6. The invention according to claim 5 wherein said vapor separator has a float actuated shut-off valve responsive to a given fuel level in said vapor separator to close said vapor outlet of said vapor separator.
Description
BACKGROUND AND SUMMARY

The present invention relates to marine propulsion systems having an outboard two cycle internal combustion engine and a remote fuel tank, and more particularly to the fuel delivery system therefore.

The invention arose during development efforts directed toward solving a problem occuring as fuel runs out in systems using an automatic oil-fuel mixer, sometimes referred to as an autoblend unit, for example as shown in U.S. Pat. No. 4,583,500, incorporated herein by reference. The mixer draws fuel from a fuel tank and oil from an oil tank in a given ratio, typically about 50 parts fuel to 1 part oil, and automatically mixes the fuel and oil, eliminating the need to premix same. The mixer has a fuel inlet, an oil inlet, and an oil-fuel outlet, and is operated by a pressure differential between the fuel inlet and the oil-fuel outlet. The mixer may be operated by various sources of pressure differential, for example the mixer may be connected downstream of the fuel pump and use fuel pressure to operate the mixer. In other applications where a pressurized fuel tank is utilized, such pressure may be used to operate the mixer. In other implementations, crankcase pressure and/or vacuum may be used to operate the mixer, or a separate dedicated small pump may be used. In another implementation, the mixer is connected upstream of the fuel pump such that fuel pump suction on the oil-fuel outlet operates the mixer. In all the implementations, a problem of an overly rich oil-fuel mixture being supplied to the engine arises as fuel runs out.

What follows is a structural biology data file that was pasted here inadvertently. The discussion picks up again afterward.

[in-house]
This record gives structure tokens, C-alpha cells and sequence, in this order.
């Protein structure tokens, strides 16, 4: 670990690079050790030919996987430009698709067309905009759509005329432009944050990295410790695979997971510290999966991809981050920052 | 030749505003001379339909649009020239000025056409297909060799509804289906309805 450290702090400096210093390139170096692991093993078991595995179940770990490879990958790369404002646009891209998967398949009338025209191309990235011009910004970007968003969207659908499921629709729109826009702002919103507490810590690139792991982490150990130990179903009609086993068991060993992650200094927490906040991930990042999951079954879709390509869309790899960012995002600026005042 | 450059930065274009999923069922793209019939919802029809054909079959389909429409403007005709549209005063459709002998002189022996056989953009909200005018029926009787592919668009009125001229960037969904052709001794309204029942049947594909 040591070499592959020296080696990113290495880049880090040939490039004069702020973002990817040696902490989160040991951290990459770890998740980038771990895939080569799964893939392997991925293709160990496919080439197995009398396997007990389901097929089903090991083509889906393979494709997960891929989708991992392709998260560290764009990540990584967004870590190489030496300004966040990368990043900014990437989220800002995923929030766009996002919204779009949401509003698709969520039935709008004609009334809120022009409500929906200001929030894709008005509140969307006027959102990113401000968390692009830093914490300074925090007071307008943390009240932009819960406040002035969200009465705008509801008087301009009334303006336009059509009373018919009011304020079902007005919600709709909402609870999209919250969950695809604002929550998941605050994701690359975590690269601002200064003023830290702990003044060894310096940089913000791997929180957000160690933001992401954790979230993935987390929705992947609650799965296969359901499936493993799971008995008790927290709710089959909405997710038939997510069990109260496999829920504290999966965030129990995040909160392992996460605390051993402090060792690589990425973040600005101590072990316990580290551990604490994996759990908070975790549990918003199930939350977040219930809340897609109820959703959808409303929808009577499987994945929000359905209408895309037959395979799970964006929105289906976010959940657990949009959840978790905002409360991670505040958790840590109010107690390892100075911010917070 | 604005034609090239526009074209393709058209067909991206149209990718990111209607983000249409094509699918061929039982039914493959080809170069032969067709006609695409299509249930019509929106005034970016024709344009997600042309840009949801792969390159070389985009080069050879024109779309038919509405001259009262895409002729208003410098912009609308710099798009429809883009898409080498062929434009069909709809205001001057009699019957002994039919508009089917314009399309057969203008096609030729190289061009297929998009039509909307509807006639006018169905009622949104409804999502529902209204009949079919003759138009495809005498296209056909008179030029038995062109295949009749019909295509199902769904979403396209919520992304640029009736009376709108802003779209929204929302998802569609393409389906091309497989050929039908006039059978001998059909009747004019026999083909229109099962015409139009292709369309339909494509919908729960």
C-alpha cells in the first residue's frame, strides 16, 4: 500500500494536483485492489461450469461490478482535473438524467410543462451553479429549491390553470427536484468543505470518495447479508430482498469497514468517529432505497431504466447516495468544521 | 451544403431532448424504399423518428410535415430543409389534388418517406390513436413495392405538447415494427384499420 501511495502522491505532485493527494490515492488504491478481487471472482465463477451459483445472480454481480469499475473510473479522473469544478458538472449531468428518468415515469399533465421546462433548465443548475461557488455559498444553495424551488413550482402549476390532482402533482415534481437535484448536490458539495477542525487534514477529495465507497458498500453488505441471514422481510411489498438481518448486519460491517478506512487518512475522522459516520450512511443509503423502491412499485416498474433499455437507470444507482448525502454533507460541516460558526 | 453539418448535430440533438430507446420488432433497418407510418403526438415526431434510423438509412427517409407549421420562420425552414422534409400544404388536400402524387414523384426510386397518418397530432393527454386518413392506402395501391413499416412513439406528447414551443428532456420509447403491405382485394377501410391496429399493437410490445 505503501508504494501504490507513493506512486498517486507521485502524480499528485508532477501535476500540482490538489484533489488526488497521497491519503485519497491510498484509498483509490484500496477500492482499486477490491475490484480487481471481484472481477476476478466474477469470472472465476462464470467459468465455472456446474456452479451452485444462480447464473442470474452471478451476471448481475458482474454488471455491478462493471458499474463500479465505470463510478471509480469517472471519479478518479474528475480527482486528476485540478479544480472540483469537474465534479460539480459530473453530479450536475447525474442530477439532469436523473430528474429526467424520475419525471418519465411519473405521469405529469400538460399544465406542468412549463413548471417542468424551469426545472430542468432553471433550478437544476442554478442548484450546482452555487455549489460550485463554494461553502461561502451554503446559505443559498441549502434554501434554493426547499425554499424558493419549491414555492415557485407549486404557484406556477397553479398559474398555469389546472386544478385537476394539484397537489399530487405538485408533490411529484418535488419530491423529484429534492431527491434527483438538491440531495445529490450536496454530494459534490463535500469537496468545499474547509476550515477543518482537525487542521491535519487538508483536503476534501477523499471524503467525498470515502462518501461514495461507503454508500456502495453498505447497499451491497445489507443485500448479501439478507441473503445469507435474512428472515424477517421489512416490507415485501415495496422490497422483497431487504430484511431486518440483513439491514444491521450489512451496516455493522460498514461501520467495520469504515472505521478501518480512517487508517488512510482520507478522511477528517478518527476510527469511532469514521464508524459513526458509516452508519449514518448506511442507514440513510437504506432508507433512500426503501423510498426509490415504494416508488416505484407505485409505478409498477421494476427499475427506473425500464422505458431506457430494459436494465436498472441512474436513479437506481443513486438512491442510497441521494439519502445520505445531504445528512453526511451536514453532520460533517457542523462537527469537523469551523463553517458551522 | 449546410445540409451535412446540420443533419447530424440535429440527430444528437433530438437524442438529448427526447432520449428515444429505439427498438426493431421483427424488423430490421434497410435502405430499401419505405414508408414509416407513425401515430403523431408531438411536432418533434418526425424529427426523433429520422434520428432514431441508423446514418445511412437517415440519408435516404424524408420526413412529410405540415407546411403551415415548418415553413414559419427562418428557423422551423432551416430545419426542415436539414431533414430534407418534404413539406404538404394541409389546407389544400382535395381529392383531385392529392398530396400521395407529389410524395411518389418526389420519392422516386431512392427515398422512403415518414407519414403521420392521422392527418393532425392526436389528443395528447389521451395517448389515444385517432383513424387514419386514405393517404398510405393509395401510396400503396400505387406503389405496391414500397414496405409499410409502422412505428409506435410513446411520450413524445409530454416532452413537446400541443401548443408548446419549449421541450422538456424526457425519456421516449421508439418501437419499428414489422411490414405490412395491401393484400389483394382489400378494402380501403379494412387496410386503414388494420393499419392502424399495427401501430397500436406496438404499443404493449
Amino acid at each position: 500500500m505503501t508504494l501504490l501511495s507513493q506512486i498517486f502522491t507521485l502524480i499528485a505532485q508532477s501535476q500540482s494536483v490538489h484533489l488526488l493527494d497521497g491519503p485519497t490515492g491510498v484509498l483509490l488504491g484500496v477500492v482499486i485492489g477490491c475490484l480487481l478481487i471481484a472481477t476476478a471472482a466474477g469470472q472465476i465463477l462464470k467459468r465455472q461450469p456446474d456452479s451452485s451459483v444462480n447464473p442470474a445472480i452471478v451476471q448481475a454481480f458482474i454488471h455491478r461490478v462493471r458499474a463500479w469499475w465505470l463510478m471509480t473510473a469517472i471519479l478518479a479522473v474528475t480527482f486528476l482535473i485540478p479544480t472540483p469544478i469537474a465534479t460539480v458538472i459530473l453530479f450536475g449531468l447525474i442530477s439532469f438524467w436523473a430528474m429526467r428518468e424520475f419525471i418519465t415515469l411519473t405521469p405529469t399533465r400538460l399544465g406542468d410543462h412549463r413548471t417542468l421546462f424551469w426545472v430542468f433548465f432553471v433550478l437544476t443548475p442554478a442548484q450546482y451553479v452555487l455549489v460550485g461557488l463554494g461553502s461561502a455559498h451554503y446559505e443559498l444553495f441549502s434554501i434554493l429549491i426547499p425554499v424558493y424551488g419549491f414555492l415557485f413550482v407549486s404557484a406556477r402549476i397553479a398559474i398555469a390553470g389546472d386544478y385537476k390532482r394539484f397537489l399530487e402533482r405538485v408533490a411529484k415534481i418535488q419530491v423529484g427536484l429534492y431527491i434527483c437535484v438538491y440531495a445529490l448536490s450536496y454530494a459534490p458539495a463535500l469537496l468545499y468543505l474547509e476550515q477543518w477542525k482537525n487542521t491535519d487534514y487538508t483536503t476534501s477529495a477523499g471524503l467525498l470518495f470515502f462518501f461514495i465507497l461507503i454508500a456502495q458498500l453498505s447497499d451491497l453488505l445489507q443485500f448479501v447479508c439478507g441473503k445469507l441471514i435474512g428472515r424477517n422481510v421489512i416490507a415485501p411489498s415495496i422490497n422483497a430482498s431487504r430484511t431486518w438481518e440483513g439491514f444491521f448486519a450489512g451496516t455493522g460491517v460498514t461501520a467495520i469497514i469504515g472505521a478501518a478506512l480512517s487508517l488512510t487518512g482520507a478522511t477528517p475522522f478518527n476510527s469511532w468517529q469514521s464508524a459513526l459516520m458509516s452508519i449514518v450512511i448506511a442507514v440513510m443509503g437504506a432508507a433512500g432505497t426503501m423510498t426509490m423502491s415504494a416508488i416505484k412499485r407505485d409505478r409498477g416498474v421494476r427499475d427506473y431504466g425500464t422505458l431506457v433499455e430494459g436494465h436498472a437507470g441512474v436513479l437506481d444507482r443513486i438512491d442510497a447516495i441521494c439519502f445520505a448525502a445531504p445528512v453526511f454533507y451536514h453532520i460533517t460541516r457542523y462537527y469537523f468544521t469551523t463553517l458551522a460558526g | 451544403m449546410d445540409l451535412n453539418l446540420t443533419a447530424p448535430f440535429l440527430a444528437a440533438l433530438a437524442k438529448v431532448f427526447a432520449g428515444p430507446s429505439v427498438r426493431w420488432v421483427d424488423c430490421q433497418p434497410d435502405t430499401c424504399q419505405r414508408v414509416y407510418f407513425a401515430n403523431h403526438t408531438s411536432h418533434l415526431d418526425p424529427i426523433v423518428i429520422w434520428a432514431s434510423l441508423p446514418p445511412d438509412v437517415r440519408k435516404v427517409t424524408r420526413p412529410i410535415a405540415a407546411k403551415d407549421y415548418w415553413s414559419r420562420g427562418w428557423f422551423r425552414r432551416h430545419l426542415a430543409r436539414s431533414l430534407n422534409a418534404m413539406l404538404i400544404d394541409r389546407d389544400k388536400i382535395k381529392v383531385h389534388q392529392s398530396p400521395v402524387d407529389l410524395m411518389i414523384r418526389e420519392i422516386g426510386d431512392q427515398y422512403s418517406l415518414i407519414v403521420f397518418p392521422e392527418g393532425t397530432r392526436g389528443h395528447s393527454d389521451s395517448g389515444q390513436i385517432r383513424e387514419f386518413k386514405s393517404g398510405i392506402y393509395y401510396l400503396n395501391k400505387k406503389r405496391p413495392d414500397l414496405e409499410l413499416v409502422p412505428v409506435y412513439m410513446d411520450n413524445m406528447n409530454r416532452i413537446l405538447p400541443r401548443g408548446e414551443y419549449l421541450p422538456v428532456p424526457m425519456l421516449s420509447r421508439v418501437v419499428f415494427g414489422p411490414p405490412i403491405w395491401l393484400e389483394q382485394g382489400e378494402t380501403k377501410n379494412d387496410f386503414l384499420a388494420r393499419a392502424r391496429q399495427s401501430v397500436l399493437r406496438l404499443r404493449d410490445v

In the last noted implementation, when the fuel tank runs out of fuel, then air from the tank is sucked through the mixer by the fuel pump. This air flow through the mixer continues to operate the mixer and causes continued delivery of oil from the oil tank to the engine, which in turn causes excess oil in the oil-fuel mixture as the fuel runs out, i.e. there is an overly rich oil-fuel mixture supplied to the engine from the remaining oil-fuel mixture in a carburetor bowl or the like as the latter runs dry.